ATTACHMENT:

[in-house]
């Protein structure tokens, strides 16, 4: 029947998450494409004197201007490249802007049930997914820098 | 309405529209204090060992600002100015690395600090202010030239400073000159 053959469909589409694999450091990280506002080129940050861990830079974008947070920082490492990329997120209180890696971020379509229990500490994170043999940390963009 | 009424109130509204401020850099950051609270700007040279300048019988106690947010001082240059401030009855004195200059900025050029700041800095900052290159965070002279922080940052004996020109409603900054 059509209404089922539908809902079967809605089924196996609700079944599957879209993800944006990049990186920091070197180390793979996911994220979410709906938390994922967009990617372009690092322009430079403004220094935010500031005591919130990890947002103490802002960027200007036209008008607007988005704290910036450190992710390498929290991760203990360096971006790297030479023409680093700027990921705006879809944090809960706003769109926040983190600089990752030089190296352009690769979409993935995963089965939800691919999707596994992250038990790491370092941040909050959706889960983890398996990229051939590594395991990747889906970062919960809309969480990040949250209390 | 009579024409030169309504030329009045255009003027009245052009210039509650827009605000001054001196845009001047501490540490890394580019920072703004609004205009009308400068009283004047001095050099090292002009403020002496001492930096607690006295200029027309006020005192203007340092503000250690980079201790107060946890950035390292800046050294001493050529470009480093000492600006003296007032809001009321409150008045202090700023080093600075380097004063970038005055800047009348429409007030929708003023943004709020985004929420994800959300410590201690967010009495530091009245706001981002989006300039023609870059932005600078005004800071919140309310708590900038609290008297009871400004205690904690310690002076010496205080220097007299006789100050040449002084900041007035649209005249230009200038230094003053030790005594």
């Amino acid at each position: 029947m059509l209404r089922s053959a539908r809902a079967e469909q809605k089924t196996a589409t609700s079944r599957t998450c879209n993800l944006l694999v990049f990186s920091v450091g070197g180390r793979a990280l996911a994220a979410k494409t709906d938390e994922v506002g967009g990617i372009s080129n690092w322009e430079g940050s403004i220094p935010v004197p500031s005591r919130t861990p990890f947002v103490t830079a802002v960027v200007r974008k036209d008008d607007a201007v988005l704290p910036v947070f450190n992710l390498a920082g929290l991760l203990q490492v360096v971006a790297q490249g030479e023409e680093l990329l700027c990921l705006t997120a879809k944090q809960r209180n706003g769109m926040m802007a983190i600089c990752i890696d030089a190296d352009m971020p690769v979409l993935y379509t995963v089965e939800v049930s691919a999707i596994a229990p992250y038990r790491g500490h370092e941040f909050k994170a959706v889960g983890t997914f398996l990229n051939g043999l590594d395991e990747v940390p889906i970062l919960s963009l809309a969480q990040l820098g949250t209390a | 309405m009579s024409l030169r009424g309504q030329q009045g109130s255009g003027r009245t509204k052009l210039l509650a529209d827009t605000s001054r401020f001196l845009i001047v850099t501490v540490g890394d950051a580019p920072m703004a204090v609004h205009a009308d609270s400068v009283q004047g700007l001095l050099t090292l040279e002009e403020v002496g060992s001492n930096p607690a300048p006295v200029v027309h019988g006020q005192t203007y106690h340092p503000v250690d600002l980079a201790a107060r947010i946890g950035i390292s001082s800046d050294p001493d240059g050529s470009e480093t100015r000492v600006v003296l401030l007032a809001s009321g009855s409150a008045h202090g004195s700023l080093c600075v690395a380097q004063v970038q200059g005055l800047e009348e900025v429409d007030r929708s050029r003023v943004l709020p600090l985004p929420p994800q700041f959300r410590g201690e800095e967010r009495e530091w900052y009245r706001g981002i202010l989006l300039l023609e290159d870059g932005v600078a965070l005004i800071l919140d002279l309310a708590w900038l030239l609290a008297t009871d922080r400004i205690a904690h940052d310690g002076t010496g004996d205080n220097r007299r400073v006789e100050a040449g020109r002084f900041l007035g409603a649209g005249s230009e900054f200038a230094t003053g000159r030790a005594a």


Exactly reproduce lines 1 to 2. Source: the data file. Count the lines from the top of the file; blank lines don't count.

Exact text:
[in-house]
């Protein structure tokens, strides 16, 4: 029947998450494409004197201007490249802007049930997914820098 | 309405529209204090060992600002100015690395600090202010030239400073000159 053959469909589409694999450091990280506002080129940050861990830079974008947070920082490492990329997120209180890696971020379509229990500490994170043999940390963009 | 009424109130509204401020850099950051609270700007040279300048019988106690947010001082240059401030009855004195200059900025050029700041800095900052290159965070002279922080940052004996020109409603900054 059509209404089922539908809902079967809605089924196996609700079944599957879209993800944006990049990186920091070197180390793979996911994220979410709906938390994922967009990617372009690092322009430079403004220094935010500031005591919130990890947002103490802002960027200007036209008008607007988005704290910036450190992710390498929290991760203990360096971006790297030479023409680093700027990921705006879809944090809960706003769109926040983190600089990752030089190296352009690769979409993935995963089965939800691919999707596994992250038990790491370092941040909050959706889960983890398996990229051939590594395991990747889906970062919960809309969480990040949250209390 | 009579024409030169309504030329009045255009003027009245052009210039509650827009605000001054001196845009001047501490540490890394580019920072703004609004205009009308400068009283004047001095050099090292002009403020002496001492930096607690006295200029027309006020005192203007340092503000250690980079201790107060946890950035390292800046050294001493050529470009480093000492600006003296007032809001009321409150008045202090700023080093600075380097004063970038005055800047009348429409007030929708003023943004709020985004929420994800959300410590201690967010009495530091009245706001981002989006300039023609870059932005600078005004800071919140309310708590900038609290008297009871400004205690904690310690002076010496205080220097007299006789100050040449002084900041007035649209005249230009200038230094003053030790005594």